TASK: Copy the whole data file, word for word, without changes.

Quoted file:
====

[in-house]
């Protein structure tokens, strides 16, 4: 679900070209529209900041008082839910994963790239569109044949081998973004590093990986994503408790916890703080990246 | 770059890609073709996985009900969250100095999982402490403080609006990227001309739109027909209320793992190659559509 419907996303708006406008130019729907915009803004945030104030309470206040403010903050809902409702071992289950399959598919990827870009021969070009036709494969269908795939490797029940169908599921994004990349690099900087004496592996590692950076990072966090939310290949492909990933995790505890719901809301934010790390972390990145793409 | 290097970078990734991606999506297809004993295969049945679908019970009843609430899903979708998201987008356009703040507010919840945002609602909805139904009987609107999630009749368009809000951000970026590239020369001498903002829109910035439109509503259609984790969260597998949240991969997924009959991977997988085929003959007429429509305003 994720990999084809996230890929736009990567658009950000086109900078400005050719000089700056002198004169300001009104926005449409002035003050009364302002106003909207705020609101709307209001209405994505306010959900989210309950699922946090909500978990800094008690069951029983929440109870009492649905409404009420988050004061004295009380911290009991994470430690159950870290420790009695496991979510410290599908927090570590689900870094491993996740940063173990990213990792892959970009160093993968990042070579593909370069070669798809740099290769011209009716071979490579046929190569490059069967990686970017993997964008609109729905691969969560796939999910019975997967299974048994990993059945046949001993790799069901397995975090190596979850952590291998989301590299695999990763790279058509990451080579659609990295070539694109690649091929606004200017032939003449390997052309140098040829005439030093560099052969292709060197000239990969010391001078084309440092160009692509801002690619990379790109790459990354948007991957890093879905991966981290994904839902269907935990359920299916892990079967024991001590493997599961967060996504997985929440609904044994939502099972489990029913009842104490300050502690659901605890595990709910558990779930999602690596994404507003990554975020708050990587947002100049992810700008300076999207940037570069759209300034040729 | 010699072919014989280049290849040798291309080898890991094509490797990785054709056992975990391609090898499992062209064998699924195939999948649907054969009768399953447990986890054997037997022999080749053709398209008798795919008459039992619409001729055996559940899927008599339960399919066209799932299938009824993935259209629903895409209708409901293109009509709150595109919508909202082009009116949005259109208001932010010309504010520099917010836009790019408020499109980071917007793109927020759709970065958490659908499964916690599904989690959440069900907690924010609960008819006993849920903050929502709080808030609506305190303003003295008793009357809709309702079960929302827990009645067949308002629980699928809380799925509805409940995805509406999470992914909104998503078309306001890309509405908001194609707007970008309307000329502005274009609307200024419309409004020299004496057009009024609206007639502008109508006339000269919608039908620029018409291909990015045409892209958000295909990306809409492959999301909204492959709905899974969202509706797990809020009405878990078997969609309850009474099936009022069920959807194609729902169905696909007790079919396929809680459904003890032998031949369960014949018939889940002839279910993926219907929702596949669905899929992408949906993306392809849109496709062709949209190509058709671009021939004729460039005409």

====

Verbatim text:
[in-house]
């Protein structure tokens, strides 16, 4: 679900070209529209900041008082839910994963790239569109044949081998973004590093990986994503408790916890703080990246 | 770059890609073709996985009900969250100095999982402490403080609006990227001309739109027909209320793992190659559509 419907996303708006406008130019729907915009803004945030104030309470206040403010903050809902409702071992289950399959598919990827870009021969070009036709494969269908795939490797029940169908599921994004990349690099900087004496592996590692950076990072966090939310290949492909990933995790505890719901809301934010790390972390990145793409 | 290097970078990734991606999506297809004993295969049945679908019970009843609430899903979708998201987008356009703040507010919840945002609602909805139904009987609107999630009749368009809000951000970026590239020369001498903002829109910035439109509503259609984790969260597998949240991969997924009959991977997988085929003959007429429509305003 994720990999084809996230890929736009990567658009950000086109900078400005050719000089700056002198004169300001009104926005449409002035003050009364302002106003909207705020609101709307209001209405994505306010959900989210309950699922946090909500978990800094008690069951029983929440109870009492649905409404009420988050004061004295009380911290009991994470430690159950870290420790009695496991979510410290599908927090570590689900870094491993996740940063173990990213990792892959970009160093993968990042070579593909370069070669798809740099290769011209009716071979490579046929190569490059069967990686970017993997964008609109729905691969969560796939999910019975997967299974048994990993059945046949001993790799069901397995975090190596979850952590291998989301590299695999990763790279058509990451080579659609990295070539694109690649091929606004200017032939003449390997052309140098040829005439030093560099052969292709060197000239990969010391001078084309440092160009692509801002690619990379790109790459990354948007991957890093879905991966981290994904839902269907935990359920299916892990079967024991001590493997599961967060996504997985929440609904044994939502099972489990029913009842104490300050502690659901605890595990709910558990779930999602690596994404507003990554975020708050990587947002100049992810700008300076999207940037570069759209300034040729 | 010699072919014989280049290849040798291309080898890991094509490797990785054709056992975990391609090898499992062209064998699924195939999948649907054969009768399953447990986890054997037997022999080749053709398209008798795919008459039992619409001729055996559940899927008599339960399919066209799932299938009824993935259209629903895409209708409901293109009509709150595109919508909202082009009116949005259109208001932010010309504010520099917010836009790019408020499109980071917007793109927020759709970065958490659908499964916690599904989690959440069900907690924010609960008819006993849920903050929502709080808030609506305190303003003295008793009357809709309702079960929302827990009645067949308002629980699928809380799925509805409940995805509406999470992914909104998503078309306001890309509405908001194609707007970008309307000329502005274009609307200024419309409004020299004496057009009024609206007639502008109508006339000269919608039908620029018409291909990015045409892209958000295909990306809409492959999301909204492959709905899974969202509706797990809020009405878990078997969609309850009474099936009022069920959807194609729902169905696909007790079919396929809680459904003890032998031949369960014949018939889940002839279910993926219907929702596949669905899929992408949906993306392809849109496709062709949209190509058709671009021939004729460039005409």